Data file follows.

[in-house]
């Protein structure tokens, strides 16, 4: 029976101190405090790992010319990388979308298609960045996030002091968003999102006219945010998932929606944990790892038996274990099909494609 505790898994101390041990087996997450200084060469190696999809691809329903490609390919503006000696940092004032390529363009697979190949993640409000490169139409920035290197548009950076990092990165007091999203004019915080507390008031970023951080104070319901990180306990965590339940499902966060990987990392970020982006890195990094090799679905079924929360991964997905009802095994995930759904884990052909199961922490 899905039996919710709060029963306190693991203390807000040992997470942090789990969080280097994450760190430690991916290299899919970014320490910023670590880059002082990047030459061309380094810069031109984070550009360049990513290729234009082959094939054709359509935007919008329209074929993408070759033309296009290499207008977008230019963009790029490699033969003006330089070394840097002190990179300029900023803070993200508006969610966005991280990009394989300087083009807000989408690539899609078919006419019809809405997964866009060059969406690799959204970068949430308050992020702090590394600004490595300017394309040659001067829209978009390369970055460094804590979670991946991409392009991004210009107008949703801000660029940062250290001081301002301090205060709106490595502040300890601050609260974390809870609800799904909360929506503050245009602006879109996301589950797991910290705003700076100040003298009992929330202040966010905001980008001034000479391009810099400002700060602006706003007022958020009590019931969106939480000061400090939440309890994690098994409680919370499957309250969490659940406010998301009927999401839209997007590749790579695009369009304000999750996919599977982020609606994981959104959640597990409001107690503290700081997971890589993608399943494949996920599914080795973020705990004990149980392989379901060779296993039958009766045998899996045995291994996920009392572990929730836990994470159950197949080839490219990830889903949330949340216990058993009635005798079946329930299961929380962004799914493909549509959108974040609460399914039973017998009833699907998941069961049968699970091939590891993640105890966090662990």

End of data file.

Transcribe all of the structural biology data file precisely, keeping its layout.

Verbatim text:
[in-house]
């Protein structure tokens, strides 16, 4: 029976101190405090790992010319990388979308298609960045996030002091968003999102006219945010998932929606944990790892038996274990099909494609 505790898994101390041990087996997450200084060469190696999809691809329903490609390919503006000696940092004032390529363009697979190949993640409000490169139409920035290197548009950076990092990165007091999203004019915080507390008031970023951080104070319901990180306990965590339940499902966060990987990392970020982006890195990094090799679905079924929360991964997905009802095994995930759904884990052909199961922490 899905039996919710709060029963306190693991203390807000040992997470942090789990969080280097994450760190430690991916290299899919970014320490910023670590880059002082990047030459061309380094810069031109984070550009360049990513290729234009082959094939054709359509935007919008329209074929993408070759033309296009290499207008977008230019963009790029490699033969003006330089070394840097002190990179300029900023803070993200508006969610966005991280990009394989300087083009807000989408690539899609078919006419019809809405997964866009060059969406690799959204970068949430308050992020702090590394600004490595300017394309040659001067829209978009390369970055460094804590979670991946991409392009991004210009107008949703801000660029940062250290001081301002301090205060709106490595502040300890601050609260974390809870609800799904909360929506503050245009602006879109996301589950797991910290705003700076100040003298009992929330202040966010905001980008001034000479391009810099400002700060602006706003007022958020009590019931969106939480000061400090939440309890994690098994409680919370499957309250969490659940406010998301009927999401839209997007590749790579695009369009304000999750996919599977982020609606994981959104959640597990409001107690503290700081997971890589993608399943494949996920599914080795973020705990004990149980392989379901060779296993039958009766045998899996045995291994996920009392572990929730836990994470159950197949080839490219990830889903949330949340216990058993009635005798079946329930299961929380962004799914493909549509959108974040609460399914039973017998009833699907998941069961049968699970091939590891993640105890966090662990």